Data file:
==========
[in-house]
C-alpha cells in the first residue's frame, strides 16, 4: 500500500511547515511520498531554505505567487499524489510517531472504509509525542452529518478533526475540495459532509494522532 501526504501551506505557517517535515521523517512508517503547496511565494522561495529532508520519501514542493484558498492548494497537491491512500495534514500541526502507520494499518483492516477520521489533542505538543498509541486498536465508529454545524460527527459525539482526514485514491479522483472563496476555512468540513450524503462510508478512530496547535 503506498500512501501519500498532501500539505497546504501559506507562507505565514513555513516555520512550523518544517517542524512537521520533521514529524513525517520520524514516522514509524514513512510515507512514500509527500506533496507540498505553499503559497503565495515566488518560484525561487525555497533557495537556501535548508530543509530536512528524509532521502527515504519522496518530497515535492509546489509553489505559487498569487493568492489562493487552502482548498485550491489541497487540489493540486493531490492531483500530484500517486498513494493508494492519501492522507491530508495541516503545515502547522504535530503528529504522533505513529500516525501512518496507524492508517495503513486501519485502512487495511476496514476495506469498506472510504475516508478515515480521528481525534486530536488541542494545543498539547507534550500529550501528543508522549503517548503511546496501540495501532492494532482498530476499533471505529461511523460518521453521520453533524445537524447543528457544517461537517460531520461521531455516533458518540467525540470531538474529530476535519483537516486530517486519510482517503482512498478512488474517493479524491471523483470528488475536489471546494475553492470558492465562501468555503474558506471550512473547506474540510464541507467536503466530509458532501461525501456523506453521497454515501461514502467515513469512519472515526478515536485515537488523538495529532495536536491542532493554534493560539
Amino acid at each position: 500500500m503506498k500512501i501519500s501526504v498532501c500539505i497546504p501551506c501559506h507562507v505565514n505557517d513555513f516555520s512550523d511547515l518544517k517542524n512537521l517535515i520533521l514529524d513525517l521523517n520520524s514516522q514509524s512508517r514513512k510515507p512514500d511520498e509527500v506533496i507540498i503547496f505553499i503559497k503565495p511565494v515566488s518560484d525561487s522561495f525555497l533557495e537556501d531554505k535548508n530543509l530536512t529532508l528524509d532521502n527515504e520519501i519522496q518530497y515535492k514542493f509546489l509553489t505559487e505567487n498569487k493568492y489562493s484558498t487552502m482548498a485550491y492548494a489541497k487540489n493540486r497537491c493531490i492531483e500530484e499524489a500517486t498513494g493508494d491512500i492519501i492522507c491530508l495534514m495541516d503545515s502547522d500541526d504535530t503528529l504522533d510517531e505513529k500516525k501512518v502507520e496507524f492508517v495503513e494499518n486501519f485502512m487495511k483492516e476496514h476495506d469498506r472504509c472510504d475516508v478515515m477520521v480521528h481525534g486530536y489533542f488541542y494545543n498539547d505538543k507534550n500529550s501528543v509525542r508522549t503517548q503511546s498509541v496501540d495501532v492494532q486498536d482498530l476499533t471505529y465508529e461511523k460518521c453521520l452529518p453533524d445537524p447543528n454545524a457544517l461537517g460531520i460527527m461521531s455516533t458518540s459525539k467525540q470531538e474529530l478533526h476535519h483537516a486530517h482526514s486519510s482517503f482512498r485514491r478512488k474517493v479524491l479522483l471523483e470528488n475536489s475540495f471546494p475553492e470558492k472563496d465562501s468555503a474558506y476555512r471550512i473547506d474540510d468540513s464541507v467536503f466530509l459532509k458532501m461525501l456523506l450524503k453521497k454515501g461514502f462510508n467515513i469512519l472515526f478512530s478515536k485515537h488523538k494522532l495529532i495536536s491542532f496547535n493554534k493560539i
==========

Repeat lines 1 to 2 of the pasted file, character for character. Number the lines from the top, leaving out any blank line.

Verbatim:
[in-house]
C-alpha cells in the first residue's frame, strides 16, 4: 500500500511547515511520498531554505505567487499524489510517531472504509509525542452529518478533526475540495459532509494522532 501526504501551506505557517517535515521523517512508517503547496511565494522561495529532508520519501514542493484558498492548494497537491491512500495534514500541526502507520494499518483492516477520521489533542505538543498509541486498536465508529454545524460527527459525539482526514485514491479522483472563496476555512468540513450524503462510508478512530496547535 503506498500512501501519500498532501500539505497546504501559506507562507505565514513555513516555520512550523518544517517542524512537521520533521514529524513525517520520524514516522514509524514513512510515507512514500509527500506533496507540498505553499503559497503565495515566488518560484525561487525555497533557495537556501535548508530543509530536512528524509532521502527515504519522496518530497515535492509546489509553489505559487498569487493568492489562493487552502482548498485550491489541497487540489493540486493531490492531483500530484500517486498513494493508494492519501492522507491530508495541516503545515502547522504535530503528529504522533505513529500516525501512518496507524492508517495503513486501519485502512487495511476496514476495506469498506472510504475516508478515515480521528481525534486530536488541542494545543498539547507534550500529550501528543508522549503517548503511546496501540495501532492494532482498530476499533471505529461511523460518521453521520453533524445537524447543528457544517461537517460531520461521531455516533458518540467525540470531538474529530476535519483537516486530517486519510482517503482512498478512488474517493479524491471523483470528488475536489471546494475553492470558492465562501468555503474558506471550512473547506474540510464541507467536503466530509458532501461525501456523506453521497454515501461514502467515513469512519472515526478515536485515537488523538495529532495536536491542532493554534493560539